In talking with me about her experiences thus far on the show, Emma explained that while many of the other contestants are trained, seasoned, and professional chefs, “I’ve spent a lot of time in the food world focusing on the other end, which is unique as a chef. I’ve learned that people who go to the grocery stores are the people who drive the way food is produced. If people aren’t cooking they aren’t going to care where the food is coming from.” She believes that cooking and the relationship we have with our food is what builds the story and our relationships with people. “I’m always hosting parties and entertaining and I love to teach people in ways that are fun and informative. And so when I started my blog I knew it would be the perfect medium for this. I could teach through my writing, my pictures, and videos. I would be able to give people a gateway into a lifestyle that is built around food.”
Food should be happy and healthy and fun. Emma’s goal is to let people know that cooking is available to everyone. “Not everyone has to like it. But I want to make cooking fun - I want to make people feel fearless when they get into the kitchen and I want to help people become friends with their ingredients by learning where their ingredients come from. I want to let the ingredients shine and to let the ingredients tell us all about the land and culture, and what it brings to the table.”
I asked Emma about the term “Farm to Table” a trend that caused her a bit of grief by the judges who deemed it too trendy and overused. She explained to me that while it is indeed a trendy word, she in no way thinks of it as being overused. The Farm to Table philosophy is being embraced on the coasts, but is still not readily accessible to much of the country. It starts with being aware and cooking more but there’s a lot more work that needs to be done before it is a term that becomes mainstream. There are still many barriers including price and access to land.”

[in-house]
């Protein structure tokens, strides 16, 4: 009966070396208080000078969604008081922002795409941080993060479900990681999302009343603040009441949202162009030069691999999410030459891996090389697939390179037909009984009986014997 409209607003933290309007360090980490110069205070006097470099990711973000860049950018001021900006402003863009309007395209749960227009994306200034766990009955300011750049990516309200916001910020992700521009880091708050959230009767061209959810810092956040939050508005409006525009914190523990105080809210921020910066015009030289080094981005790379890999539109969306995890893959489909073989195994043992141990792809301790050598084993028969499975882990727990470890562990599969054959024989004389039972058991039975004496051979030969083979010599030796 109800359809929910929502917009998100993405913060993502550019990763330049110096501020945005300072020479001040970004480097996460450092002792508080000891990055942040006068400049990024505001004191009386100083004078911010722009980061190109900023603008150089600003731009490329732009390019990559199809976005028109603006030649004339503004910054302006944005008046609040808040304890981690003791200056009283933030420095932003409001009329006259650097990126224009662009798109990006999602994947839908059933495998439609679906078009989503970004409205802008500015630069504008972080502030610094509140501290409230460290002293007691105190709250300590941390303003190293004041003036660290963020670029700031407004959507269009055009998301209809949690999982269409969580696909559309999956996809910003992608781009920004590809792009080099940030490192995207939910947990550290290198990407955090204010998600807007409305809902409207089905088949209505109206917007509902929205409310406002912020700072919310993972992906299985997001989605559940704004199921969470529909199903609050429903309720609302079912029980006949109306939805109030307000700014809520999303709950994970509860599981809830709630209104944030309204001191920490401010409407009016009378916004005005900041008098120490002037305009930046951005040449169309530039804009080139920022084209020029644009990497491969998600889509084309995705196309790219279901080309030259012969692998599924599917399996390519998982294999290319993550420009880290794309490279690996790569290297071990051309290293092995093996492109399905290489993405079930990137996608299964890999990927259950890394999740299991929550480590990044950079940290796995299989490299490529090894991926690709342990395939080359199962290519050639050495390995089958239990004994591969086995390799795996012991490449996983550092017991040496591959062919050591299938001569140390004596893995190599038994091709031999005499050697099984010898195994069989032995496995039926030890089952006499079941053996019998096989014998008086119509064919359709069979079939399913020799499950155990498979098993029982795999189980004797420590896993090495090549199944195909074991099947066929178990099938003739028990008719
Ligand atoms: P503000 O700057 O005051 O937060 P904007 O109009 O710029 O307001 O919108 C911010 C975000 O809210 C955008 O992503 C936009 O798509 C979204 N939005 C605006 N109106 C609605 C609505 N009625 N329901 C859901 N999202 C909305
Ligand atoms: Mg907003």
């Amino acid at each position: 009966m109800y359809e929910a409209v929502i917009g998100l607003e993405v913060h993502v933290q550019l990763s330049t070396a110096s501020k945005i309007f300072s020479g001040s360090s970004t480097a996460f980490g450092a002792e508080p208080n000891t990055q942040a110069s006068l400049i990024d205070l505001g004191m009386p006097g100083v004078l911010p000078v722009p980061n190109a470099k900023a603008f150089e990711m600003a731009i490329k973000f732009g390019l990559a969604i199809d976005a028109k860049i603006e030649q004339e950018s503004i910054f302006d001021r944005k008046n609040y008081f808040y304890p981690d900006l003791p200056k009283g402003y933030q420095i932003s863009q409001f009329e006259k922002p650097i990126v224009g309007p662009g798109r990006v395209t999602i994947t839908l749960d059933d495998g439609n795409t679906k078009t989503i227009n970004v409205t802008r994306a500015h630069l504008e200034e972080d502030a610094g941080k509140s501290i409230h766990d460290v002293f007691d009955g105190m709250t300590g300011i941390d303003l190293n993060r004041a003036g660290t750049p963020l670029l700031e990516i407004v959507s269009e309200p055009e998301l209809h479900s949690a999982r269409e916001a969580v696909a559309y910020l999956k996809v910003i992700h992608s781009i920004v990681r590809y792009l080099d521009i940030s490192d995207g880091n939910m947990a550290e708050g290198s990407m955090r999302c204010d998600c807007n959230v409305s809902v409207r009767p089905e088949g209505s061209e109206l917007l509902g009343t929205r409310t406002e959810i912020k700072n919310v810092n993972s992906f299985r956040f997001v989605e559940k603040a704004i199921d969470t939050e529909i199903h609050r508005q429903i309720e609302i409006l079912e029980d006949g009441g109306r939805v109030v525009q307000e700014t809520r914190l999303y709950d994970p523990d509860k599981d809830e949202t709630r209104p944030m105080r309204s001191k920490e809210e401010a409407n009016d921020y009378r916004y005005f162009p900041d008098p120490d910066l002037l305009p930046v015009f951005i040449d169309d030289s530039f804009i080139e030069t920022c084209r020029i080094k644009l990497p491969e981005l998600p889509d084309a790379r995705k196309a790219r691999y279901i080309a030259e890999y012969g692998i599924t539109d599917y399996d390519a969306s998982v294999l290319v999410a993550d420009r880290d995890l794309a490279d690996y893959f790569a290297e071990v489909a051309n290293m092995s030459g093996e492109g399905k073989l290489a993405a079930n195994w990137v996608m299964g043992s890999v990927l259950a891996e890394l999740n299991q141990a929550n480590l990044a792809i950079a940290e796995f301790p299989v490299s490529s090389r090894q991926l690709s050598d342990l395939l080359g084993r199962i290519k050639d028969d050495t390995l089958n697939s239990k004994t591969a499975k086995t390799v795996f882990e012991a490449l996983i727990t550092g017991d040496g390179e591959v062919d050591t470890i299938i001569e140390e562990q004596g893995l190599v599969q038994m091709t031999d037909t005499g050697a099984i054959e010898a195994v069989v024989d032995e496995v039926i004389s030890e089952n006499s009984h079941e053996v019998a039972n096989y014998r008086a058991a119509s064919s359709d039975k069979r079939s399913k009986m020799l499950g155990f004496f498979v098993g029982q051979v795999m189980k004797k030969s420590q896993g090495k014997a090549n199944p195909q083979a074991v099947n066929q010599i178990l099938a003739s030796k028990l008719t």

I then asked Emma about the term locavore, one that is embraced by many farmers. She was quick to add that she is not a locavore. While she very much favors buying locally, many of the items that make up our food stories simply cannot be purchased locally. Furthermore locavore is another philosophy that is unattainable for much of our country. Buying the freshest ingredients around is very important. She hopes to teach everyone how to do this – whether at a farm stand or the grocery store. Because her own family is so culturally diverse, Emma very much favors using food and spices from other countries. “We have all these wonderful international flavors that are now readily available to us. Using these foods and spices from other parts of the world is such a beautiful thing – It allows us to become more creative in the kitchen.”
Her message is a thoughtful one. “When we buy food it’s more than just about our money, it’s about how we are treating our bodies, other people, and the land – and about the story we are weaving on the plate.”
Emma describes herself as a home cook who is influenced by food that is ingredient driven. She believes in selecting ingredients based on price, freshness and story. “That is how I build a recipe. I love to teach how to make the familiar better – to make comfort food healthier,” says Emma who never had American comfort food growing up. “I am influenced by Italian cooking but not driven by it – I get inspiration from everywhere. I like to serve family style and encourage everyone to dig in together, to eat in a friendly and informal way.” Emma’s specialty, American comfort food with a Frisch Twist!
For more information on Emma Frisch, her cooking style and recipes stop by her website Recipes from Frisch Kitchen. For more on her and the other Food Network Star contestants visit the Food Network Website. The show airs every Sunday night at 9:00 pm.